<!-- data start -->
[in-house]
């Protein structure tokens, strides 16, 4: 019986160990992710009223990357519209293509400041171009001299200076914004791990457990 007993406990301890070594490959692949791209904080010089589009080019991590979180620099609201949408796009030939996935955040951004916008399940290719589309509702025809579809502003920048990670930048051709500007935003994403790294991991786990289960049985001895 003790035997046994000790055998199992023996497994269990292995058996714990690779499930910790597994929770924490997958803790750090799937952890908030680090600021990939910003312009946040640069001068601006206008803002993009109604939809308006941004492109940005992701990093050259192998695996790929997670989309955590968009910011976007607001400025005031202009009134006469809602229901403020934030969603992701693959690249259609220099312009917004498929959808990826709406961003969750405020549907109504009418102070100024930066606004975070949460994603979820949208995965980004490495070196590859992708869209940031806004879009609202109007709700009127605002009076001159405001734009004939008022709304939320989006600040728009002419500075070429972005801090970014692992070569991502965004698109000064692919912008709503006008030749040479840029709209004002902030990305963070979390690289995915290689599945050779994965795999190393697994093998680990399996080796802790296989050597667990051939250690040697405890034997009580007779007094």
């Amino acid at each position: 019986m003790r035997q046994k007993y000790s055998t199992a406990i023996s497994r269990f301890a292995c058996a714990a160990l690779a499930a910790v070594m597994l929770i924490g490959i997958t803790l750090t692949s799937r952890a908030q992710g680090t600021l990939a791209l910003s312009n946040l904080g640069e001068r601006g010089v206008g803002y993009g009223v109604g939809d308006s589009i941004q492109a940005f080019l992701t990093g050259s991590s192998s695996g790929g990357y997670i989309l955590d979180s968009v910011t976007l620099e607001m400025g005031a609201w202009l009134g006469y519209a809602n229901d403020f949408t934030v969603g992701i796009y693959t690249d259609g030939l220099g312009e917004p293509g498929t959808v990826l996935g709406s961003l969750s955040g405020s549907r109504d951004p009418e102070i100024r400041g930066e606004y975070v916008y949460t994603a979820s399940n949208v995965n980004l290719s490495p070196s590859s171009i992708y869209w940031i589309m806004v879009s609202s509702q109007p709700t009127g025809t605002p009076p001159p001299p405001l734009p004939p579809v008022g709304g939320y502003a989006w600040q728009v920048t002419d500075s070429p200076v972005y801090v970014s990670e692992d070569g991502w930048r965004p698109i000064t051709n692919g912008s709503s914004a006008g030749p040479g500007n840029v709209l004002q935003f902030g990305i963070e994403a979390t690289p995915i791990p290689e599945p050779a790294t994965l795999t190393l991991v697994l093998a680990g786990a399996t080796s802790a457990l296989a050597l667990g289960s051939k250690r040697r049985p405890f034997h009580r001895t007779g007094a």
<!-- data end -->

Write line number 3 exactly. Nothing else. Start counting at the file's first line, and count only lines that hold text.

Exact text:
């Amino acid at each position: 019986m003790r035997q046994k007993y000790s055998t199992a406990i023996s497994r269990f301890a292995c058996a714990a160990l690779a499930a910790v070594m597994l929770i924490g490959i997958t803790l750090t692949s799937r952890a908030q992710g680090t600021l990939a791209l910003s312009n946040l904080g640069e001068r601006g010089v206008g803002y993009g009223v109604g939809d308006s589009i941004q492109a940005f080019l992701t990093g050259s991590s192998s695996g790929g990357y997670i989309l955590d979180s968009v910011t976007l620099e607001m400025g005031a609201w202009l009134g006469y519209a809602n229901d403020f949408t934030v969603g992701i796009y693959t690249d259609g030939l220099g312009e917004p293509g498929t959808v990826l996935g709406s961003l969750s955040g405020s549907r109504d951004p009418e102070i100024r400041g930066e606004y975070v916008y949460t994603a979820s399940n949208v995965n980004l290719s490495p070196s590859s171009i992708y869209w940031i589309m806004v879009s609202s509702q109007p709700t009127g025809t605002p009076p001159p001299p405001l734009p004939p579809v008022g709304g939320y502003a989006w600040q728009v920048t002419d500075s070429p200076v972005y801090v970014s990670e692992d070569g991502w930048r965004p698109i000064t051709n692919g912008s709503s914004a006008g030749p040479g500007n840029v709209l004002q935003f902030g990305i963070e994403a979390t690289p995915i791990p290689e599945p050779a790294t994965l795999t190393l991991v697994l093998a680990g786990a399996t080796s802790a457990l296989a050597l667990g289960s051939k250690r040697r049985p405890f034997h009580r001895t007779g007094a």